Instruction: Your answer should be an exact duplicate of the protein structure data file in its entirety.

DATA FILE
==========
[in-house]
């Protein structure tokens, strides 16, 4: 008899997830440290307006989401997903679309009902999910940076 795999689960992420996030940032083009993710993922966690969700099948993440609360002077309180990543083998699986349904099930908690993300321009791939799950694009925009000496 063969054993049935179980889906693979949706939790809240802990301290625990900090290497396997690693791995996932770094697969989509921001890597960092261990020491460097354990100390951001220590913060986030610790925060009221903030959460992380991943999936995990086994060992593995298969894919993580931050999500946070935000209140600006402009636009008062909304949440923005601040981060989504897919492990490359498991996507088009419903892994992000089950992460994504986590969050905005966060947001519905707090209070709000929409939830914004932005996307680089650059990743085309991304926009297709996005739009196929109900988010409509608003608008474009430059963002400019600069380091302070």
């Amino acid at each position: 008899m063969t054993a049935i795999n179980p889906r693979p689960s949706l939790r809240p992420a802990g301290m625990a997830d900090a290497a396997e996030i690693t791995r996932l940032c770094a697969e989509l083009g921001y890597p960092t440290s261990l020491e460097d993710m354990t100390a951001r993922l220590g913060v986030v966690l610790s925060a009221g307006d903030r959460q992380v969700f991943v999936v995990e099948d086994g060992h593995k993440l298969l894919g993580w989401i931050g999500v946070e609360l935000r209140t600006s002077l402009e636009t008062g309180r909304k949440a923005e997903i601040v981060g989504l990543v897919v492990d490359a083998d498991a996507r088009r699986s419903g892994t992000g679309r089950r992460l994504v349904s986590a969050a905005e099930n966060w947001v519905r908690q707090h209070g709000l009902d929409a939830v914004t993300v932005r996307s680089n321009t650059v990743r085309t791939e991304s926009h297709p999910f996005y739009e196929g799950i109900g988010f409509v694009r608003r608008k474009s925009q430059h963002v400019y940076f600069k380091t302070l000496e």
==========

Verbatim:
[in-house]
């Protein structure tokens, strides 16, 4: 008899997830440290307006989401997903679309009902999910940076 795999689960992420996030940032083009993710993922966690969700099948993440609360002077309180990543083998699986349904099930908690993300321009791939799950694009925009000496 063969054993049935179980889906693979949706939790809240802990301290625990900090290497396997690693791995996932770094697969989509921001890597960092261990020491460097354990100390951001220590913060986030610790925060009221903030959460992380991943999936995990086994060992593995298969894919993580931050999500946070935000209140600006402009636009008062909304949440923005601040981060989504897919492990490359498991996507088009419903892994992000089950992460994504986590969050905005966060947001519905707090209070709000929409939830914004932005996307680089650059990743085309991304926009297709996005739009196929109900988010409509608003608008474009430059963002400019600069380091302070």
């Amino acid at each position: 008899m063969t054993a049935i795999n179980p889906r693979p689960s949706l939790r809240p992420a802990g301290m625990a997830d900090a290497a396997e996030i690693t791995r996932l940032c770094a697969e989509l083009g921001y890597p960092t440290s261990l020491e460097d993710m354990t100390a951001r993922l220590g913060v986030v966690l610790s925060a009221g307006d903030r959460q992380v969700f991943v999936v995990e099948d086994g060992h593995k993440l298969l894919g993580w989401i931050g999500v946070e609360l935000r209140t600006s002077l402009e636009t008062g309180r909304k949440a923005e997903i601040v981060g989504l990543v897919v492990d490359a083998d498991a996507r088009r699986s419903g892994t992000g679309r089950r992460l994504v349904s986590a969050a905005e099930n966060w947001v519905r908690q707090h209070g709000l009902d929409a939830v914004t993300v932005r996307s680089n321009t650059v990743r085309t791939e991304s926009h297709p999910f996005y739009e196929g799950i109900g988010f409509v694009r608003r608008k474009s925009q430059h963002v400019y940076f600069k380091t302070l000496e």